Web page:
Date story published: Sunday, December 15, 2002
Kentucky and Michigan State taxed each other's mental and physical resources in Rupp Arena yesterday. Run met counter-run. Strategy smacked into adjustment. Two Top 25 teams played a game that lived up to that billing. And then some.
"It was like March," Michigan State guard Chris Hill said.
Oddly enough, a highly entertaining test of competitive will and execution was decided by serendipity.
Tim Bograkos, a walk-on last season, swished a three-pointer in the final minute that paved the way for No. 21 Michigan State's 71-67 victory.
Bograkos, probably in the game only because Marquis Estill's first-half elbow exiled heralded sophomore Kelvin Torbert to the bench, hadn't attempted a three-point shot this season. In his two seasons with the Spartans, he'd taken only two and made one.
"I could lie to you and say I set that up," Michigan State Coach Tom Izzo said. "In all honesty, he was the sixth option out of five guys."
Necessity and good fortune made Bograkos a hero.
Keith Bogans' driving basket with 1:22 left put No. 12 Kentucky ahead 67-66, the Cats' first lead since late in the first half.
State called time with 1:11 left to set up a shot. UK plotted a surprise, a zone defense that indeed took away the Spartans' intended shooter, Hill, who had made four of six three-point shots.
"It did exactly what we wanted to do: take it out of some guys' hands," UK Coach Tubby Smith said. "They ran a double screen (near the top of the key). We played it perfectly."
Michigan State (5-2) reacted as it had been trained.
"We still struggle to run things and read things on the court," Izzo said. "But thank God we kept moving the ball. We have a theory against zones. Even if we are discombobulated a little bit, we try to move the ball."
With defenders bearing down, Hill passed to Bograkos, standing all by his lonesome in the right corner.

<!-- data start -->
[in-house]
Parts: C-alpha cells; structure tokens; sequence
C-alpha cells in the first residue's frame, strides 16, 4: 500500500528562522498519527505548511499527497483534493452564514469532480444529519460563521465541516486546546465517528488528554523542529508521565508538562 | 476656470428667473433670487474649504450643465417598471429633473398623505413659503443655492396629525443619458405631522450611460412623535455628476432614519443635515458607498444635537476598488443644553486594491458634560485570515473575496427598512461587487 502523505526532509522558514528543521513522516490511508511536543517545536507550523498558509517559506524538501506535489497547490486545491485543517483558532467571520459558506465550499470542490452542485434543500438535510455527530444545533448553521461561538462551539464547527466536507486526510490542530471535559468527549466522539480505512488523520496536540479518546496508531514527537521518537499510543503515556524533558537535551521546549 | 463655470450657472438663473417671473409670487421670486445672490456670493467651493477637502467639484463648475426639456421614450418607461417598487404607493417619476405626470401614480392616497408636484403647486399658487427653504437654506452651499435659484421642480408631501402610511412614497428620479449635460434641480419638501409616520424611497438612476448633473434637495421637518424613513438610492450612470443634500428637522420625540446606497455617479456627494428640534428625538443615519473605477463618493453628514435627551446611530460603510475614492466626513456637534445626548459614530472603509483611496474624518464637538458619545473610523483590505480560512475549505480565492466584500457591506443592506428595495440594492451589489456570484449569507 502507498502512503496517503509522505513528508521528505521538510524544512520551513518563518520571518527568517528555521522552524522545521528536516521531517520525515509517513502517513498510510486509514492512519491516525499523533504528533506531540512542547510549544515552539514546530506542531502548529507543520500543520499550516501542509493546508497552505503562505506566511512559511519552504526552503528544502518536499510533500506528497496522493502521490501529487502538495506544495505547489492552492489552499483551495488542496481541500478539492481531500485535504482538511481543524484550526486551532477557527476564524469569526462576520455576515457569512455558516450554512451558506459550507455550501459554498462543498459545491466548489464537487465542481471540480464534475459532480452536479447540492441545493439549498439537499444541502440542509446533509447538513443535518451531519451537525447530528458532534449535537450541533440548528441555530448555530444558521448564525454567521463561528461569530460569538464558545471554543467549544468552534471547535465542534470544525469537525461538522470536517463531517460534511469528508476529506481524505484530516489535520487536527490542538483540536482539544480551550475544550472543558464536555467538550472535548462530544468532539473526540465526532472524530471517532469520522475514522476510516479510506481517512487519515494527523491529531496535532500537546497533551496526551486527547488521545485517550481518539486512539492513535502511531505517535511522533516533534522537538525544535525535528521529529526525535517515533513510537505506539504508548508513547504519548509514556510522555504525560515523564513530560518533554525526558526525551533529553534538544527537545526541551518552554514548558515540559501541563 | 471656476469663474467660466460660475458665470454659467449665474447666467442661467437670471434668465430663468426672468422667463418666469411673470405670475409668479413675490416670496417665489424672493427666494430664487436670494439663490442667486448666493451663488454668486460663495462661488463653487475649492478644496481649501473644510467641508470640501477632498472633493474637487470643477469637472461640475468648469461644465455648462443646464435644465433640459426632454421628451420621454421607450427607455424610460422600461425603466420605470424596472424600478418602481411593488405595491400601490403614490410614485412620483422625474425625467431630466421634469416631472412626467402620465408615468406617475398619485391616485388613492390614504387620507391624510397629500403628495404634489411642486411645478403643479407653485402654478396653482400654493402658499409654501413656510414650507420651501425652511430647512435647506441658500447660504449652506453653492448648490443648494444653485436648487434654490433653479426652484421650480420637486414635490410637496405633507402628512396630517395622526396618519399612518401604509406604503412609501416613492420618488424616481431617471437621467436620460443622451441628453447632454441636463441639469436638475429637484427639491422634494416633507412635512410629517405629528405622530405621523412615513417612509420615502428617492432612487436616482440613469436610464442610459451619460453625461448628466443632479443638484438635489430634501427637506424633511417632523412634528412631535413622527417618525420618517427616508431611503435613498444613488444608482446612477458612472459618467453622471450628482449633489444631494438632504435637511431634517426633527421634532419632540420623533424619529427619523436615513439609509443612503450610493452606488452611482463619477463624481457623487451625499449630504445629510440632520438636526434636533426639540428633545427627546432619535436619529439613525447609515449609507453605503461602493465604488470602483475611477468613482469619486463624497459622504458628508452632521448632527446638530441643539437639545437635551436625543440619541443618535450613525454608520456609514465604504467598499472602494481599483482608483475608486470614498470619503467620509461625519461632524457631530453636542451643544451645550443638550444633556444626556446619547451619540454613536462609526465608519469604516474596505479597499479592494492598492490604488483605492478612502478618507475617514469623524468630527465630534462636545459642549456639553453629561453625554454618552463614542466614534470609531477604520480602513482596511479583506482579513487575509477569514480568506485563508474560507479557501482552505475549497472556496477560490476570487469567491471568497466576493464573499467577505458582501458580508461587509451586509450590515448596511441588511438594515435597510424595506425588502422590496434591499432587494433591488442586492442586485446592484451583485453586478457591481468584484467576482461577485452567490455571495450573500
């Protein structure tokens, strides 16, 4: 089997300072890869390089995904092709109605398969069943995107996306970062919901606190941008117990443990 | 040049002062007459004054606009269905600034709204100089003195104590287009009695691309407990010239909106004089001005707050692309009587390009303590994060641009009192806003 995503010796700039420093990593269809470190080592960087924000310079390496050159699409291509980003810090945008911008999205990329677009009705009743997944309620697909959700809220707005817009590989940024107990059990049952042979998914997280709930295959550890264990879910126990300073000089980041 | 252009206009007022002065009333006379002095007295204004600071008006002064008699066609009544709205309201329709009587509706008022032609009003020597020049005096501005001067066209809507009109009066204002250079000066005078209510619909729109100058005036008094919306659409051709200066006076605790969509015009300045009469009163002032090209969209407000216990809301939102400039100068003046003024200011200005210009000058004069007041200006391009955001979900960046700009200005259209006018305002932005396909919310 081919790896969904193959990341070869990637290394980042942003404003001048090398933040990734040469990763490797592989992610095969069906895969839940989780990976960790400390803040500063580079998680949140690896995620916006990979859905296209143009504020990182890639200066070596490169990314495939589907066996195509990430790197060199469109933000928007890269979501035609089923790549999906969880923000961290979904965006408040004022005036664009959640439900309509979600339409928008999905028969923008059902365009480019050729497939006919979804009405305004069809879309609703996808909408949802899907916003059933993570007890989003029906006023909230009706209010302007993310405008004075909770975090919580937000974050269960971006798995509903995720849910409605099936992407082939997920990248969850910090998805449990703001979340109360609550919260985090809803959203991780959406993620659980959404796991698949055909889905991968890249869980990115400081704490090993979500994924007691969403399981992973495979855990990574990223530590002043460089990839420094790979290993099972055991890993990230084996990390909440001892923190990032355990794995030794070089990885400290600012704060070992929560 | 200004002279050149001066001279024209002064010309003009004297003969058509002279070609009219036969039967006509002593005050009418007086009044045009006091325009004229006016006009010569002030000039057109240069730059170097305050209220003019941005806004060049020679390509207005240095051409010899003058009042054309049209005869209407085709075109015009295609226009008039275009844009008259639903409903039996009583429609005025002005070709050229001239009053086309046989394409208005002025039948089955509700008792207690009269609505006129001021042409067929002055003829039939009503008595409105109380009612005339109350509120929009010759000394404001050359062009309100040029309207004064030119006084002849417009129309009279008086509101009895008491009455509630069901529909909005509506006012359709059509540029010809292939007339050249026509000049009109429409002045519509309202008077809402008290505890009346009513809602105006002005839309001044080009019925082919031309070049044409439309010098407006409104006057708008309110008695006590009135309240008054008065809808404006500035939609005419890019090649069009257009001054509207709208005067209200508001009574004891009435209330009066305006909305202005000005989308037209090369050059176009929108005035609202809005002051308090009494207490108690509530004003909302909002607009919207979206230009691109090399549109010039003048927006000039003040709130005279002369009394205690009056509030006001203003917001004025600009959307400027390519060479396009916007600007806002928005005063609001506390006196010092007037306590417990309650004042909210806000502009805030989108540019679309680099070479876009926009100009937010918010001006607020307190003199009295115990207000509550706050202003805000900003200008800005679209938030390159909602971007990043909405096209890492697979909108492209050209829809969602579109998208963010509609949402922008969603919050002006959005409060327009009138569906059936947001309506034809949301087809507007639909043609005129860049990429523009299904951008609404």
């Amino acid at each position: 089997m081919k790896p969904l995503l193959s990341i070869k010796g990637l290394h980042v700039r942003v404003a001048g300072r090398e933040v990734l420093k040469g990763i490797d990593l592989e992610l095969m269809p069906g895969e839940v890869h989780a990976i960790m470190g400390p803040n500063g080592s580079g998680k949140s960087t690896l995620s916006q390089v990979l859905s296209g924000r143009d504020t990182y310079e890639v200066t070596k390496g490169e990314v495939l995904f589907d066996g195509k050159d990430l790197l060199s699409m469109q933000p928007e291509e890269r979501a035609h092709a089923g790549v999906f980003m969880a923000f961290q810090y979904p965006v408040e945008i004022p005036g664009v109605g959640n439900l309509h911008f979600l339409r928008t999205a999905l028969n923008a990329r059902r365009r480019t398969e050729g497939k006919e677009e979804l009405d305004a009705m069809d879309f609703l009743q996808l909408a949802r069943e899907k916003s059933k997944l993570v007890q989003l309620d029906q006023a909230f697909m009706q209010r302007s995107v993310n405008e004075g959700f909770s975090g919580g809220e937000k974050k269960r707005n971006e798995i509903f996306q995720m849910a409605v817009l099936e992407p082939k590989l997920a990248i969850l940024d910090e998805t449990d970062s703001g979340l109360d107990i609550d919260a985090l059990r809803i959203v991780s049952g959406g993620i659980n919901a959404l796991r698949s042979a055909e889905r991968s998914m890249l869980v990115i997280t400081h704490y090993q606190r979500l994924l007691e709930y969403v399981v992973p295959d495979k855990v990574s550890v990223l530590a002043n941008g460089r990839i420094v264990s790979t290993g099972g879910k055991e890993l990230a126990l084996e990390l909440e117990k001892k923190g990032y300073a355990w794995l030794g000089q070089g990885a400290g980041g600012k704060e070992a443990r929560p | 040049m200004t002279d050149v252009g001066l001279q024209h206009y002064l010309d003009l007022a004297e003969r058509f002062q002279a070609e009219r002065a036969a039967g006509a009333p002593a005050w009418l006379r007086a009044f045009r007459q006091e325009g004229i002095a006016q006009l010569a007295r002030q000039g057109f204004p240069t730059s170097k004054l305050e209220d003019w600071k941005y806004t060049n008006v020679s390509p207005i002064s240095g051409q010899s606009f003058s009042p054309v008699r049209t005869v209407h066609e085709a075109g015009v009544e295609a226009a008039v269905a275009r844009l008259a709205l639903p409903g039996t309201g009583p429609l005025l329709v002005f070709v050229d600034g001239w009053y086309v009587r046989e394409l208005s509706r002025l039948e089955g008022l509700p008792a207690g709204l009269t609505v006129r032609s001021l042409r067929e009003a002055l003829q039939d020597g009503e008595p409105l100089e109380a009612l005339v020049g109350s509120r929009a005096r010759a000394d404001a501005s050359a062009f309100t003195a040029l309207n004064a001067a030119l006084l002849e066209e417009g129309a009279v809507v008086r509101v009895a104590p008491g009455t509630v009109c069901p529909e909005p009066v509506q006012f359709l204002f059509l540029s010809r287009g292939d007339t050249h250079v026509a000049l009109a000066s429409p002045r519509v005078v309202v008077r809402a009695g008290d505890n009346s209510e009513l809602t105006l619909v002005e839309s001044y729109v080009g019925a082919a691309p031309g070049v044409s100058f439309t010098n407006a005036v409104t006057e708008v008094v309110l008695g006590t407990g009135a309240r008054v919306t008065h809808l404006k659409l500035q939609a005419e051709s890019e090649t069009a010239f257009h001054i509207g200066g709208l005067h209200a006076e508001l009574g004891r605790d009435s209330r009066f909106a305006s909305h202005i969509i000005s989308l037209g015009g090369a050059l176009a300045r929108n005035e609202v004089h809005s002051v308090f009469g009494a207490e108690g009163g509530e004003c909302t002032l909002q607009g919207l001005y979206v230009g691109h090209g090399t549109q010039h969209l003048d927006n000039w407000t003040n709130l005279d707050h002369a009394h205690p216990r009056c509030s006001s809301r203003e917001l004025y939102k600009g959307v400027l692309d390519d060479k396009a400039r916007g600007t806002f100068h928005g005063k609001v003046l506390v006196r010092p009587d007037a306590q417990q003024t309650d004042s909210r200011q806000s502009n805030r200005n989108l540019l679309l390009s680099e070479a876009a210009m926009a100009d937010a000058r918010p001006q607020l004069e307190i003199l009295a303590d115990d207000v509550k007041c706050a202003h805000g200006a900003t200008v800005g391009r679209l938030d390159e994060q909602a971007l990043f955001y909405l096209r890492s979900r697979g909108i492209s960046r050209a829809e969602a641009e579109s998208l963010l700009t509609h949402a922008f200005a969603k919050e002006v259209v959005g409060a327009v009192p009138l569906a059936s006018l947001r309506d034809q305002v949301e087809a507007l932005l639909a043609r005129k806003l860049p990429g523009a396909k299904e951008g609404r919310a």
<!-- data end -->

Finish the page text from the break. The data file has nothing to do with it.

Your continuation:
"It was either that or hoist one from 40," Hill said.
Bograkos, a 6-foot-2 sophomore and the son of a former Michigan State player, did not hesitate. Nor did he panic as he heard the Spartans' bench counting down the shot clock's final 10 seconds. He rose and took a shot that featured textbook backspin. It swished through with 49 seconds left.
Bogans acknowledged that he was supposed to cover the area of the court from where Bograkos shot. "I was out of position," the UK senior said. "I just kind of cheated up on Hill a little bit. It was my fault."
But Bograkos, a pugnacious competitor, still had to deliver.
"You know what he is?" Izzo said. "He's a tough, competitive kid. Usually competitors find a way to get things done at crunch time. So probably there's no better compliment to give that kid than when the chips were down and he had to come up with something, he did. Some guys rise and some guys fall. Usually the tough competitive kids rise."
UK (5-2) had a chance to counter. But State's switching defense left the Cats with only a rushed three-pointer by Bogans inside the final 20 seconds. He missed and State clinched it with two Hill free throws.
Bograkos' reaction to his heroics was as modest as his resume. He scoffed at the notion of being the go-to guy State desires.
"I'm sure they won't be calling my number anymore this season," he said.
"Coming here was a dream come true. Then to be in the game just added to it. There's so much history at this place. It's an honor to be on the court. That was enough for me."
Other players could have felt happy with playing in this game. Neither team ever enjoyed a double-digit lead. State jumped on UK early. The Cats rode a Bogans flurry to go ahead. Foul trouble on State's starting big men enabled the Cats to lead by as much as eight points midway through the first half.
Freshman Paul Davis, who scored a career-high 13 points, helped get State even at halftime, 40-40.
State's defense, which limited UK to eight baskets over a 20-minute span in the guts of the game, got the Spartans a six-point lead midway through the second half.
With a crowd of 23,145 roaring its approval, Kentucky finally got even on Estill's backward tip at the three-minute mark. Unfortunately for UK, it got only two more baskets the rest of the game.
"It was a game played at a high level," Smith said. "In a game like that, you're going to have to make plays when the times call for it. We didn't do it and they did."